This technology, according to the Army’s PEO Soldier, “mitigates future losses of life and injuries by having a drone complete dangerous work that combat soldiers would usually perform on their own,” such as sending out a fire team to gather intel and conduct field reconnaissance.

One of the engineers involved in the project likened the new drones to flying binoculars that allow soldiers to see their surroundings like never before.

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A personal reconnaissance drone flies in the sky at Ft. Bragg.

(US Army Photo by Patrick Ferraris)

The 3rd Brigade Combat Team, 82nd Airborne Division will take these drones with them on their upcoming deployment, which will be the first time these UAVs will be deployed at the squad level.

Soldiers trained for a week at Fort Bragg in North Carolina with the new drones, getting a feel for the possibilities provided by this technology.

“This system is something new that not a lot of Soldiers have touched or even seen before, so it’s cool to test it out and push it to its limits before we take it with us on our deployment,” Army Sgt. Dalton Kruse, one of the operators, said in a statement.

He further commented that most of the operators who were trained on this new system had never flown a drone before, but they were able to adapt to the technology quickly.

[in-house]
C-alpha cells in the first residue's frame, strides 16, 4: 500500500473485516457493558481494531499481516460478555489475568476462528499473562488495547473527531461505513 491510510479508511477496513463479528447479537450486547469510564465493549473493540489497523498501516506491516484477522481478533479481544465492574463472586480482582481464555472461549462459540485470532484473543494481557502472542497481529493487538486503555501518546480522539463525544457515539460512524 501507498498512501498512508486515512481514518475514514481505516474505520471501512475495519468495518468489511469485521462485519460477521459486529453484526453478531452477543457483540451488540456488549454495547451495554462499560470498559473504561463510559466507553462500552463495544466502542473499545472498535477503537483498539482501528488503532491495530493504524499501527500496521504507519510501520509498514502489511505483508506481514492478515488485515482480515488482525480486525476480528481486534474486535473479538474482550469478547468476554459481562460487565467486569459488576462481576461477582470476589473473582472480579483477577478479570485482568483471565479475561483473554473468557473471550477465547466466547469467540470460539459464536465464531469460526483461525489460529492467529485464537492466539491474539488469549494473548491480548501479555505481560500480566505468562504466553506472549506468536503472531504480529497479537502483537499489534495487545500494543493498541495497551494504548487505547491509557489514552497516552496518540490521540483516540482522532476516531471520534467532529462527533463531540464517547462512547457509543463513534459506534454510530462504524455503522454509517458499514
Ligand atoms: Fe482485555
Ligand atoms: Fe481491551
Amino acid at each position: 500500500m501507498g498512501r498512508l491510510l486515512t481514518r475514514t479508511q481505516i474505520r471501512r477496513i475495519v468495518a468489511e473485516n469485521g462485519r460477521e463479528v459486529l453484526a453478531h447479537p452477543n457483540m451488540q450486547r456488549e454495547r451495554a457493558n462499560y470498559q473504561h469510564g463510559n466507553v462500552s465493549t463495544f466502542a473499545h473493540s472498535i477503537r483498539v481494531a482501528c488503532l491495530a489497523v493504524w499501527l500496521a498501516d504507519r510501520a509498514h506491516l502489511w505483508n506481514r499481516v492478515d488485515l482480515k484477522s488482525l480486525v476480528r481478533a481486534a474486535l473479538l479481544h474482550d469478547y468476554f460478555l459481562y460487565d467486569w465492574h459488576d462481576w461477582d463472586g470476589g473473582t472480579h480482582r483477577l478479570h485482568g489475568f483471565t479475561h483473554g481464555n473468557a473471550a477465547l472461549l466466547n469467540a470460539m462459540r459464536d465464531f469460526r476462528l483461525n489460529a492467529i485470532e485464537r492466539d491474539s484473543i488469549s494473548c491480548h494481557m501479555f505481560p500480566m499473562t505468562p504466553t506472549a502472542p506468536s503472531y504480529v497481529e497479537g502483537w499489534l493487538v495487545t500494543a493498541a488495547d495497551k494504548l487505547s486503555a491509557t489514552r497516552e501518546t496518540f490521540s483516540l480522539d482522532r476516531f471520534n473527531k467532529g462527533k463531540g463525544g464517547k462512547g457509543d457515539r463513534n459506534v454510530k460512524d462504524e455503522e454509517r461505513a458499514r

“It was easy to pick up and fly, very user-friendly, and I can already tell that this system will benefit my unit downrange,” Kruse explained.

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A soldier with the 3rd BCT, 82nd Airborne Division gets his turn during the recent fielding at Fort Bragg.

(US Army Photo by Patrick Ferraris)

This is life-saving technology that helps reduce the risk soldiers face on the battlefield.

“This kind of technology will be a life-saver for us because it takes us out of harm’s way while enhancing our ability to execute whatever combat mission we’re on,” Sgt. Ryan Subers, another operator, said in a statement.

The Army plans to eventually equip every squad with its own personal reconnaissance drone.

“It is the start of an era where every squad will have vision beyond their line of sight,” Nathan Heslink, the Assistant Program Manager for SBS with PEO Soldier, explained. “This allows soldiers to detect threats earlier than ever, meaning it is more likely Soldiers won’t be harmed during their missions.”

This article originally appeared on Business Insider. Follow @BusinessInsider on Twitter.

MIGHTY CULTURE

US snipers train with ally to sharpen shooting skills